Mexicans have spoken, and they’ve spoken loudly. Andrés Manuel López Obrador, by now a household name even outside the country, will take office in a few months with a stronger mandate than any of his predecessors.
Altamar’s 23rd episode takes a close look the man afforded every epithet under the sun by domestic and foreign observers. Will AMLO be a Mexican Trump? A Mexican Chávez? A leftist revolutionary? A pragmatic centrist? A disruptor? Or an establishment continuation?
To discuss, Peter and Muni brought in Carlos Bravo Regidor, one of Mexico’s top political analysts and director of the journalism program at Meixco’s prestigious CIDE institute, and Mark Feierstein, former Senior Director for Western Hemisphere Affairs on President Obama’s National Security Council and a senior advisor with the Albright Stonebridge Group.
Mark and Carlos both seemed sure of one thing: we may not know exactly how AMLO is going to govern, but we have a pretty good idea of how he’s not going to govern.
During the campaign, there was no shortage of editorials and thinkpieces in Mexican and US media warning that, if elected, AMLO would bring a Chávez-like rupture to Mexico, one that would plunge the country into Bolivarian chaos.
Mark says that even if AMLO did aspire to such a rupture—which his tenure as Mexico City mayor suggests he doesn’t—he wouldn’t find in Mexican society any of the conditions necessary for it.
“AMLO’s support wasn’t stratified—it spanned all socioeconomic classes, unlike that of Lula, Chávez, Ortega,” he notes.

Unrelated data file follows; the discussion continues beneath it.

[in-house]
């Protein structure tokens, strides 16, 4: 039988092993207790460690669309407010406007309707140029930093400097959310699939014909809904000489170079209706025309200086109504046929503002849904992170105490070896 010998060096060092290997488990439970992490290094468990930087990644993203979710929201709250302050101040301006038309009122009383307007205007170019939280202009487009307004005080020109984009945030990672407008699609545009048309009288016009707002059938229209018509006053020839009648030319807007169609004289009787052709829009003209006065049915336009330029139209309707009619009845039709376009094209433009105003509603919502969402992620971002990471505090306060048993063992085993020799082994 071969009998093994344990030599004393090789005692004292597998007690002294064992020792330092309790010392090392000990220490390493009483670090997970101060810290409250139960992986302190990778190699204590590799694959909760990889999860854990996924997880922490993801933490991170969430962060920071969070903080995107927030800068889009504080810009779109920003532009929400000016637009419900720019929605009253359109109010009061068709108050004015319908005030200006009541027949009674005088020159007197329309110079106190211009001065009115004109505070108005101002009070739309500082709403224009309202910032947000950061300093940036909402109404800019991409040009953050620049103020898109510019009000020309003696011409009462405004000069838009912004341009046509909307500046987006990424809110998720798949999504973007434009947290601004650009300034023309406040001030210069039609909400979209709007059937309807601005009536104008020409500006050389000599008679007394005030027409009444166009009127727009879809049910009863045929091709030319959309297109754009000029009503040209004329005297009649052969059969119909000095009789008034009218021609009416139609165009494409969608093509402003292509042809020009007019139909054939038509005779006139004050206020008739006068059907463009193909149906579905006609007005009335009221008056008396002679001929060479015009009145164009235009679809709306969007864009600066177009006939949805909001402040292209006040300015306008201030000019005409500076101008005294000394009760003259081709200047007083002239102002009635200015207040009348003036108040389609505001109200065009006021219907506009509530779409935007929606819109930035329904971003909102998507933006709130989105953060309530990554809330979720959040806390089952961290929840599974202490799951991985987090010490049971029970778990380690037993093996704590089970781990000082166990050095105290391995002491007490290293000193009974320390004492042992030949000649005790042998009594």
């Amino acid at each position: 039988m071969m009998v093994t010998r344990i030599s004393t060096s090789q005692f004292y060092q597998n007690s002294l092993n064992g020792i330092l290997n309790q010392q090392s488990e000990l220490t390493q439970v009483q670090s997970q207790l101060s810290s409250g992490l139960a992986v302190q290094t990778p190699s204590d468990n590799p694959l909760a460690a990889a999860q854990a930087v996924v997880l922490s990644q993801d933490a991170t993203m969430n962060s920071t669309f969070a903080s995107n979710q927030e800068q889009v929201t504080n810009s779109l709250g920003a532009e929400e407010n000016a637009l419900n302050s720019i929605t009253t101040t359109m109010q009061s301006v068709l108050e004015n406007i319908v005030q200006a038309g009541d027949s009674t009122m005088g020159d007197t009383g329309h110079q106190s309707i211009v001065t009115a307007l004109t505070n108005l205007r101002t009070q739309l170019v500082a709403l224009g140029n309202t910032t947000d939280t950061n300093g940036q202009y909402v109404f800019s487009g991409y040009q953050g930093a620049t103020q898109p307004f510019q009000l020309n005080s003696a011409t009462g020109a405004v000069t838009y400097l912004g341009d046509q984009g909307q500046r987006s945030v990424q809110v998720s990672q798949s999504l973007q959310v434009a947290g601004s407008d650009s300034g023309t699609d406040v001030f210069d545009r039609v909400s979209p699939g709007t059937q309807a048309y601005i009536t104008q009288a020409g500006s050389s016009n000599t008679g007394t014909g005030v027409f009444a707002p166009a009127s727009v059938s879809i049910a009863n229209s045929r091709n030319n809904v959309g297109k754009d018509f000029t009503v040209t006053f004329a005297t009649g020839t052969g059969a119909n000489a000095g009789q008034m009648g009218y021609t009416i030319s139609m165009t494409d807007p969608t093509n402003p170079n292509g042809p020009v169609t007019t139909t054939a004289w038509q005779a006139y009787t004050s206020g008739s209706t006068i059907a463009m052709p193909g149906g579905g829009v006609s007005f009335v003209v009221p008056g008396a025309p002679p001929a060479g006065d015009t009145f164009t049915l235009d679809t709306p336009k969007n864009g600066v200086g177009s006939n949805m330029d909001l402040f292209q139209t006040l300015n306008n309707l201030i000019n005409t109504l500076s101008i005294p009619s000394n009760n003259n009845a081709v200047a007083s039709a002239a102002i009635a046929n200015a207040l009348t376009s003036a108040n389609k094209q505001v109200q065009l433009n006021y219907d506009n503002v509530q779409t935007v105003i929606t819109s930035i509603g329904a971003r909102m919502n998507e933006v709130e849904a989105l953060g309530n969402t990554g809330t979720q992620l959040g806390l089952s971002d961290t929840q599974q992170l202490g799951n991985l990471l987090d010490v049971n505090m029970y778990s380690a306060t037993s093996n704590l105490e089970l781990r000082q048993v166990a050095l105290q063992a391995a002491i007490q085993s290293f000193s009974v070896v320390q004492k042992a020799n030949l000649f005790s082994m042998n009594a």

“And Mexicans have a pretty pragmatic outlook on various issues. From our polling, we’ve found them very supportive of free trade, of NAFTA, of foreign investment, of the domestic private sector. Mexico just doesn’t have an environment that’s conducive to ‘class warfare.’”
Peter agrees that the alarmism surrounding AMLO’s campaign required turning a blind eye to the political and economic realities of Mexico in 2018—the country isn’t poised for any kind of radical change. But, he wonders, isn’t there danger in AMLO being just like his predecessors?
“AMLO converted himself this time into a much safer definition of change,” he says. “But still, during this campaign he was making pretty much the same promises that any other Mexican politician makes: clean governance, safety, economic growth for all. They were just packaged in loftier language.”
Muni shares in his skepticism, but for her, the real concern isn’t that AMLO ends up as just another Fox or Calderón or Peña Nieto, but rather that he gets even less done than his predecessors.
“Remember when Peña Nieto came into office, he at least already had these plans and reforms drawn up. We’re not even seeing that from AMLO,” she warns.
Still, while Muni worries about an abundance of rhetoric and a lack of substance, she does concede that AMLO’s cabinet—so far—seems well positioned to create a real policy agenda in the months ahead.
Of course, for Americans, the intrigue surrounding this election had less to do with domestic politics south of the Rio Grande, and more to do with the Rio Grande itself. What will become of the US-Mexico relationship—and the 2,000 mile border that undergirds it—under an AMLO presidency?
Carlos says that there, too, we have less cause for concern than the past year’s op-eds would lead us to believe.
“This ‘apocalypse’ that some people are fearing in US-Mexico relations, in some respects, has already happened,” Carlos says.
“And it didn’t happen because AMLO won; it happened because Trump won. The difference AMLO could make in the relationship is, frankly, anecdotal in comparison with the disruption that Trump’s election has already caused.”
That, he notes, should give us hope. Despite the bluster and bombast coming from the White House over the past year and half, there is no wall, security cooperation hasn’t stopped, and cross-border trade remains a lynchpin of both countries’ economies. The US-Mexico relationship is, frankly, too important for any combination of presidents—even AMLO and Trump—to unravel.